Putrid landfills. Smoke-spewing power plants. Vast, stinking lakes of manure. Radioactive waste dumps. Mountains of coal ash. These are all things no one wants in our backyards. So where do they go?
All too often, they end up in the backyards of the poor and marginalized.
A recent U.S. Supreme Court decision, Texas Department of Community Affairs v. Inclusive Communities Project, could go a long way to address this unjust pattern. The court affirmed that, under fair housing law, people can sue to challenge a policy or action based on disparate impact, not only discriminatory intent.
“Disparate impact” is a legal term which means that a policy or practice may be considered discriminatory “if it has a disproportionate ‘adverse impact’ against any group based on race, national origin, color, religion, sex, familial status or disability when there is no legitimate, non-discriminatory business need for the policy.” This makes sense. In a society that believes in fairness, we don’t want children to have a higher likelihood of asthma or other illnesses just because of where they live. It doesn’t matter whether a government agency – which, after all, is not a person – has something we recognize as “intent.”
Almost 30 years ago, the United Church of Christ Commission for Racial Justice released its Toxic Wastes and Race report, which brought environmental injustices to the nation’s attention. Its investigation concluded that race was a leading predictor of the location of hazardous waste sites. Many more studies have confirmed that finding, even after accounting for factors like income and land value. To no one’s surprise, hazardous waste sites are rarely built in areas where the residents are predominantly wealthy and white.
Decades later, this race-based pattern is unfortunately still with us. For instance, half a dozen active or proposed petroleum refineries and hazardous waste sites are located in and around Chaves County, New Mexico. The New Mexico Environment Department has disproportionately approved construction of these facilities over and over in low-income Latino communities. Residents of these communities are subject to worse air quality and higher rates of infant mortality, birth defects, and severe respiratory illnesses when compared to other New Mexicans. In a civil rights complaint filed against the New Mexico Environment Department, community members charge that the state’s environmental regulators also obstructed community participation in the permitting process by failing to provide information in Spanish and harassing concerned citizens.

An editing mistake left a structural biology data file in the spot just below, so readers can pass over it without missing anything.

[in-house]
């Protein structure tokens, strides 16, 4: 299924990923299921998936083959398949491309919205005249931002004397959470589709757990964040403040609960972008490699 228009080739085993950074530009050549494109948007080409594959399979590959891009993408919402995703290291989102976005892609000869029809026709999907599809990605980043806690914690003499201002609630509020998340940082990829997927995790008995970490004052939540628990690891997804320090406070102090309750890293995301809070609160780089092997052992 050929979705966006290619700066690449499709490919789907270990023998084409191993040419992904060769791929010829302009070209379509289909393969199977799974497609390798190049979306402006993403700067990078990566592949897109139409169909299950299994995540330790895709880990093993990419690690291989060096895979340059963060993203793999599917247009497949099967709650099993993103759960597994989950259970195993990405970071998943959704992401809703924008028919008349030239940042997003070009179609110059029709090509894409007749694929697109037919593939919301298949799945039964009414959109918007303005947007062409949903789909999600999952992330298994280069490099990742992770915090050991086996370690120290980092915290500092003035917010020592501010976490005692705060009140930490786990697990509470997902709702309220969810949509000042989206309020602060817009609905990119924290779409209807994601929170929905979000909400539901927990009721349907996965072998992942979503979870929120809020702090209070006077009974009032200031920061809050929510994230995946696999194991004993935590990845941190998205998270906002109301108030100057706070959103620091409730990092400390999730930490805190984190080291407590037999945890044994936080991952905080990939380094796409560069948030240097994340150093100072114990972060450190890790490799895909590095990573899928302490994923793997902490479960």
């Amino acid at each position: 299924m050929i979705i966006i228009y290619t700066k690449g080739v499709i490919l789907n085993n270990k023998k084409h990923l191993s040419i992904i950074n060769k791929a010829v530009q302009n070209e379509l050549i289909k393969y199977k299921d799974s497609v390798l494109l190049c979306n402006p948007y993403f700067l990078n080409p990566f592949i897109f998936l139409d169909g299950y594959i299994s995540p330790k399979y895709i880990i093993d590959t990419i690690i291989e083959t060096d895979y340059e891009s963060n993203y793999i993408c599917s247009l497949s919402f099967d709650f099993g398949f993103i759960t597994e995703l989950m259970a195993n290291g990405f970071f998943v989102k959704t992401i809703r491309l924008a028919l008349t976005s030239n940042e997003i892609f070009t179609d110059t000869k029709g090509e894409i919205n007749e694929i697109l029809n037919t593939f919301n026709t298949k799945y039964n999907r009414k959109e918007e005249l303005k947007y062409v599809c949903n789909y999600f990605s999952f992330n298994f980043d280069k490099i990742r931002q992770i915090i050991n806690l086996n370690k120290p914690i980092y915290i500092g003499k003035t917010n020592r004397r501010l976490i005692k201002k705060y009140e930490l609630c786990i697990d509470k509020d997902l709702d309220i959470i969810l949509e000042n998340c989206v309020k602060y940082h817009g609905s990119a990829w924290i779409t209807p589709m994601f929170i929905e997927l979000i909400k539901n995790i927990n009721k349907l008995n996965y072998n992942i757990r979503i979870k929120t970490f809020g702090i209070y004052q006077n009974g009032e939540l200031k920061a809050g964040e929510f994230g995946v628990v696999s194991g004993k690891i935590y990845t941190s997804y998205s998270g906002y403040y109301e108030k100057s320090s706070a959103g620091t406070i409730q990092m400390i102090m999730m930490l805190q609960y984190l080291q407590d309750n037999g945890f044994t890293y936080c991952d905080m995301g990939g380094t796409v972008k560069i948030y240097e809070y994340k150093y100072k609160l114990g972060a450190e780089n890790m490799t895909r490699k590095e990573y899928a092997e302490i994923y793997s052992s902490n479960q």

While the outcome of the Supreme Court case only directly addresses enforcement of the Fair Housing Act, the court’s approval of the disparate impact standard could be critical to the effort to address racial disparities in exposure to toxics. No matter what company executives or government officials were thinking or intending, the bottom line is that children who grow up in the shadow of landfills, power plants and other toxic facilities are more likely to suffer from respiratory illnesses, cancer, birth defects and developmental abnormalities. These health problems stack the deck even more heavily against people who may be dealing with the impacts of not just one but any number of polluting facilities in their neighborhood.
This situation offends our basic sense of fairness. It is also contrary to the law. That’s why Earthjustice joined a coalition of civil rights groups in filing an amicus curiae brief in the Inclusive Communities Project case.
Everyone has the right to live, work and play in a healthy and safe environment. Our legal system must protect that right, as Justice Kennedy’s opinion made clear, if we as a nation are to pursue our “quest to reduce the salience of race in our social and economic system.” In my next blog post, I’ll talk more about the legal tools that Earthjustice is using to fight on behalf of Chaves County and other communities like it.